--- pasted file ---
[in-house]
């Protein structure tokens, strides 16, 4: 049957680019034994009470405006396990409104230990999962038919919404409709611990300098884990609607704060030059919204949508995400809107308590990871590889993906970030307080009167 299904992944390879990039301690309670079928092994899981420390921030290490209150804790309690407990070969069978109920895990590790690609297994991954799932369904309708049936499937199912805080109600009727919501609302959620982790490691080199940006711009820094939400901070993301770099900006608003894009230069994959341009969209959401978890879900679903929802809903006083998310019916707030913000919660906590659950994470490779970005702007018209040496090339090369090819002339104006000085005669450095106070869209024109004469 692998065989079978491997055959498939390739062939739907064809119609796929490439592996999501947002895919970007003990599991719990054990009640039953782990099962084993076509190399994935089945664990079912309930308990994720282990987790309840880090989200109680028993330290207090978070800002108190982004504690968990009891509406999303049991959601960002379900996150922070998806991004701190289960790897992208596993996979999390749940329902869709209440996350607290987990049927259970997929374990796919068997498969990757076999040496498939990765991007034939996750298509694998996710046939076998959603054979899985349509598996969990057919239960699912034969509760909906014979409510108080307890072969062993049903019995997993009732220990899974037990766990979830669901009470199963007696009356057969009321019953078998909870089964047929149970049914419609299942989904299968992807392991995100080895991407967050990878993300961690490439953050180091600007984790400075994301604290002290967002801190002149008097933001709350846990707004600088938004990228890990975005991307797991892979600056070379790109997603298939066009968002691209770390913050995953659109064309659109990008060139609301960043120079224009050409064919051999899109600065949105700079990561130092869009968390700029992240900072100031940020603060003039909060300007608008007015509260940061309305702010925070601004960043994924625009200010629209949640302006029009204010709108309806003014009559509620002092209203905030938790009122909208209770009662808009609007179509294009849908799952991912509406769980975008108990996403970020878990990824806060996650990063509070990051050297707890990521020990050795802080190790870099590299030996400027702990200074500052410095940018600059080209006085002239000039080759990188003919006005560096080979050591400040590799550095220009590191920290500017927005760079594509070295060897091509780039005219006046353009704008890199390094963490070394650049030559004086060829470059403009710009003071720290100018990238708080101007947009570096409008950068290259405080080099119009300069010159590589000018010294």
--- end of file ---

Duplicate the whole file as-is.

[in-house]
């Protein structure tokens, strides 16, 4: 049957680019034994009470405006396990409104230990999962038919919404409709611990300098884990609607704060030059919204949508995400809107308590990871590889993906970030307080009167 299904992944390879990039301690309670079928092994899981420390921030290490209150804790309690407990070969069978109920895990590790690609297994991954799932369904309708049936499937199912805080109600009727919501609302959620982790490691080199940006711009820094939400901070993301770099900006608003894009230069994959341009969209959401978890879900679903929802809903006083998310019916707030913000919660906590659950994470490779970005702007018209040496090339090369090819002339104006000085005669450095106070869209024109004469 692998065989079978491997055959498939390739062939739907064809119609796929490439592996999501947002895919970007003990599991719990054990009640039953782990099962084993076509190399994935089945664990079912309930308990994720282990987790309840880090989200109680028993330290207090978070800002108190982004504690968990009891509406999303049991959601960002379900996150922070998806991004701190289960790897992208596993996979999390749940329902869709209440996350607290987990049927259970997929374990796919068997498969990757076999040496498939990765991007034939996750298509694998996710046939076998959603054979899985349509598996969990057919239960699912034969509760909906014979409510108080307890072969062993049903019995997993009732220990899974037990766990979830669901009470199963007696009356057969009321019953078998909870089964047929149970049914419609299942989904299968992807392991995100080895991407967050990878993300961690490439953050180091600007984790400075994301604290002290967002801190002149008097933001709350846990707004600088938004990228890990975005991307797991892979600056070379790109997603298939066009968002691209770390913050995953659109064309659109990008060139609301960043120079224009050409064919051999899109600065949105700079990561130092869009968390700029992240900072100031940020603060003039909060300007608008007015509260940061309305702010925070601004960043994924625009200010629209949640302006029009204010709108309806003014009559509620002092209203905030938790009122909208209770009662808009609007179509294009849908799952991912509406769980975008108990996403970020878990990824806060996650990063509070990051050297707890990521020990050795802080190790870099590299030996400027702990200074500052410095940018600059080209006085002239000039080759990188003919006005560096080979050591400040590799550095220009590191920290500017927005760079594509070295060897091509780039005219006046353009704008890199390094963490070394650049030559004086060829470059403009710009003071720290100018990238708080101007947009570096409008950068290259405080080099119009300069010159590589000018010294």